Mixed into Sterling's message is a bit of Robert Bly "Iron John" and John Gray's general teachings.

To better understand the problems often posed by mass marathon training programs--

See []

I would not recommend the Sterling programs to anyone under any circumstances.

similarities between LGAT and pop psychology?
Posted by: corboy ()
Date: September 16, 2004 03:21AM


According this this article, the former participant reported:


'Meanwhile, the whole thing was being video taped'.

I would not want to be part of a videotaped event unless told about the videotaping process well before arriving, and before I'd paid or signed anything whatsoever.

I hope that videotaping is not typical of a Sterling event and is no longer being done. It would completely violate informed consent for people NOT to be told [i:299aa85f71]well in advance [/i:299aa85f71]that they were going to be videotaped.

And even then, I'd only participate if given a written, legally binding guarantee that the videotaped material would remain confidential.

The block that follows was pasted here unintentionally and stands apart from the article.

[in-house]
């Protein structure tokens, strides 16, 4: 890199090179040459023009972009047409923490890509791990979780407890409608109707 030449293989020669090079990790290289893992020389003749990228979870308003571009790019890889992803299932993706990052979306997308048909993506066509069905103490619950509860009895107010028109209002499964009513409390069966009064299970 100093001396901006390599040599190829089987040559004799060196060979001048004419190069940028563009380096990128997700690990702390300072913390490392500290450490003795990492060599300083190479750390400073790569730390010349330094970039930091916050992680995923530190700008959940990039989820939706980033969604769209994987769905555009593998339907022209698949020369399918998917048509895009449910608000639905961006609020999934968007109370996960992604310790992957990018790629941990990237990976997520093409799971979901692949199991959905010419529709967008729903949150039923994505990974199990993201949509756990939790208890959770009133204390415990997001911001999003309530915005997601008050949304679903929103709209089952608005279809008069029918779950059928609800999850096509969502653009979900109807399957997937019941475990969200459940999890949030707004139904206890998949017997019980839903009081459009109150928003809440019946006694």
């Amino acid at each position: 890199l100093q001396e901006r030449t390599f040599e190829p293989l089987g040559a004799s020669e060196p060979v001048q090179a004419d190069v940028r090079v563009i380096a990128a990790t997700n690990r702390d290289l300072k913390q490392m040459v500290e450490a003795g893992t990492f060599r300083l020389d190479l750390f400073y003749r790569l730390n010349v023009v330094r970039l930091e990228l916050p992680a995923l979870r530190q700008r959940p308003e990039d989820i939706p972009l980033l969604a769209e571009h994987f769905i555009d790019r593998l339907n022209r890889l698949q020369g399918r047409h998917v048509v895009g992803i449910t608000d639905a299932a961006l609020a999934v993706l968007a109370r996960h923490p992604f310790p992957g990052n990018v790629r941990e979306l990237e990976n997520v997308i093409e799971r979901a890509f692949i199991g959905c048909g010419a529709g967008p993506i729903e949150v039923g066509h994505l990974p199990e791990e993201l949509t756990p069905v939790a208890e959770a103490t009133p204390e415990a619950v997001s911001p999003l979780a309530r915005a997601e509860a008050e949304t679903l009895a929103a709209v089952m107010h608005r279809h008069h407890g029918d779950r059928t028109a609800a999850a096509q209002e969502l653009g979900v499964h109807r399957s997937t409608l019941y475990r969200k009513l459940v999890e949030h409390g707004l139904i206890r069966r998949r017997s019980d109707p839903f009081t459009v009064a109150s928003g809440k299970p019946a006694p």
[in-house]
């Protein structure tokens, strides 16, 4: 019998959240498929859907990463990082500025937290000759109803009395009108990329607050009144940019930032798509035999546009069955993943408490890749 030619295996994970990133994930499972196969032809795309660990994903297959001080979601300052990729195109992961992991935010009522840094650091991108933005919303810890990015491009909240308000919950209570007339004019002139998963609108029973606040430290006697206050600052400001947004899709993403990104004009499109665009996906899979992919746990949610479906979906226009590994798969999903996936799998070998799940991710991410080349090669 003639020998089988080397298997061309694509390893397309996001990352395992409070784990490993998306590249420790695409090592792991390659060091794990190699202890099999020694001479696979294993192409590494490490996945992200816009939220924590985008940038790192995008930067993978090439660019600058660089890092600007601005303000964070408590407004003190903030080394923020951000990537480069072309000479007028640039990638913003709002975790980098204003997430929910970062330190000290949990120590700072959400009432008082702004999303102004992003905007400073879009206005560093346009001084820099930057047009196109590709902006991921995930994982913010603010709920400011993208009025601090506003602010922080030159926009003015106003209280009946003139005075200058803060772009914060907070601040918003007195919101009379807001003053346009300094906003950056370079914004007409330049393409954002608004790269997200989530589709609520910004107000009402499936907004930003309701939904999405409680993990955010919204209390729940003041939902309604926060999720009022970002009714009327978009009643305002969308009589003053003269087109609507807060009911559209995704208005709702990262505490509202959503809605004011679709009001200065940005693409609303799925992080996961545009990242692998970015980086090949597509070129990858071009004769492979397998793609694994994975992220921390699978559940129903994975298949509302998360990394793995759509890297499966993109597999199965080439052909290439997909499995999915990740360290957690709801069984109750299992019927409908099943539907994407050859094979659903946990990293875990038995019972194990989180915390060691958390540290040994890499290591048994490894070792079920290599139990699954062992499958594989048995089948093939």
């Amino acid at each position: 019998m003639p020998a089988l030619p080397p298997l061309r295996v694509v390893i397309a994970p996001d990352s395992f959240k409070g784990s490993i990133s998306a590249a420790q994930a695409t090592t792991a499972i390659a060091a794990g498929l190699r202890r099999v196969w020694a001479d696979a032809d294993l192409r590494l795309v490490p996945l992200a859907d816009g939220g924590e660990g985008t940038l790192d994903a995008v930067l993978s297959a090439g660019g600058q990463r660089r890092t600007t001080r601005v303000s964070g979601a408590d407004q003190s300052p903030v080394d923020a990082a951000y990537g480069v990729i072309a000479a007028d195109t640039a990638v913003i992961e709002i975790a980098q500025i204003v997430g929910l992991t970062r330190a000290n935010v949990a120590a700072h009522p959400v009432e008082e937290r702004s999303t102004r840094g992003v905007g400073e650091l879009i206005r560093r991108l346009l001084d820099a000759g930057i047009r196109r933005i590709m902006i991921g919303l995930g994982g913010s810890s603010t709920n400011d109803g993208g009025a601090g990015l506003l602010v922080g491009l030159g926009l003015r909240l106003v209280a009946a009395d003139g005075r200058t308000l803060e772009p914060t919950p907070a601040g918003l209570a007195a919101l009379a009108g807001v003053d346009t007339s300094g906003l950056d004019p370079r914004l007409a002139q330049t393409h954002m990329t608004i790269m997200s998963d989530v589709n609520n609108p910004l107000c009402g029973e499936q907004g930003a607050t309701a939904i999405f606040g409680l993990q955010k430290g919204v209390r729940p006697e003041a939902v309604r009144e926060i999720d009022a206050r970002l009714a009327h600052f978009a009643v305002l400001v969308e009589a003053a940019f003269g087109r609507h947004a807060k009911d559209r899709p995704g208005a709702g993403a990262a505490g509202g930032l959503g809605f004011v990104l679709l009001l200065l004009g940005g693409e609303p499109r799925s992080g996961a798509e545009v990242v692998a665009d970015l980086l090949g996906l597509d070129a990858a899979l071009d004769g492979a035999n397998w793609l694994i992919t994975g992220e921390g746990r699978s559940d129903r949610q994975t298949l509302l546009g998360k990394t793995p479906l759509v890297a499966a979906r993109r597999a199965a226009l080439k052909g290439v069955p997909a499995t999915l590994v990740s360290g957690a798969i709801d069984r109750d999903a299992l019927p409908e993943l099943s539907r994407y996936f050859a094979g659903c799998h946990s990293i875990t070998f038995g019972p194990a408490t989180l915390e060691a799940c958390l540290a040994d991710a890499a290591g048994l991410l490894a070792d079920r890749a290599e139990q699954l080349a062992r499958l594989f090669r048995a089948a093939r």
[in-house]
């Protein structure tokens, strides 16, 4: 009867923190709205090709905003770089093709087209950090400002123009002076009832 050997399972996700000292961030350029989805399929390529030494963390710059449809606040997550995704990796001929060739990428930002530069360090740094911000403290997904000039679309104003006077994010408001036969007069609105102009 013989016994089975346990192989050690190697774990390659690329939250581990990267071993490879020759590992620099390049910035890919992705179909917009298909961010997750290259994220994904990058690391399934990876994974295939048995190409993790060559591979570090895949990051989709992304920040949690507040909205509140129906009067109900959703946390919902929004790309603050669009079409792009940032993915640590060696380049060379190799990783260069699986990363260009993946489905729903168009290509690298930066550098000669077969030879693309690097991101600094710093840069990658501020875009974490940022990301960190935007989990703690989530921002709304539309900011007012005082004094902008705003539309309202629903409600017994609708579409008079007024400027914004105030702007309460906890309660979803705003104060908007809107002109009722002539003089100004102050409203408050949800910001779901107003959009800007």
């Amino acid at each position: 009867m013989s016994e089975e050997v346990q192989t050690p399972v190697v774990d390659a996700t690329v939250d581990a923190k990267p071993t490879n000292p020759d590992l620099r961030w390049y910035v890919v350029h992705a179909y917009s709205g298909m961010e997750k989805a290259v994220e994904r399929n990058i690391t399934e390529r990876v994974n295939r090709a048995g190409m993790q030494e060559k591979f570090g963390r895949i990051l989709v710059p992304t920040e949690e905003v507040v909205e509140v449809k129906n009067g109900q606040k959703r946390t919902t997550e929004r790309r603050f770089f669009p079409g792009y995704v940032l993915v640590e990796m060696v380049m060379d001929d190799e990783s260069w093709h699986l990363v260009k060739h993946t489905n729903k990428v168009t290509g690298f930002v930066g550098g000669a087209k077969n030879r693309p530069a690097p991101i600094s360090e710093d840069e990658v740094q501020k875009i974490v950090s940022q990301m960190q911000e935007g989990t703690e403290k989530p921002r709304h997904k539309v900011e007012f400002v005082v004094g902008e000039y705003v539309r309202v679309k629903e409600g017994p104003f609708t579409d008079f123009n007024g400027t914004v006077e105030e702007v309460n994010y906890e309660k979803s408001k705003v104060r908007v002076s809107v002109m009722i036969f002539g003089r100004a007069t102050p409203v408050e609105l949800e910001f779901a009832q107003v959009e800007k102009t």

By way of contrast, we have had instructors videotaped at our gym and at a Zen Center I visited,and great lengths were taken to preserve confidentiality.

At the Zen Center, we were told one week in advance that the lecture would be videotaped, and that only the speaker would be filmed--not the audience. That ensured that anyone who felt the slightest bit uncomfortable could choose, whether or not to attend that future lecture.

And at the gym, the only person videotaped was our instructor--and even then, she asked our permission in advance.

similarities between LGAT and pop psychology?
Posted by: liebnitz ()
Date: September 16, 2004 01:36PM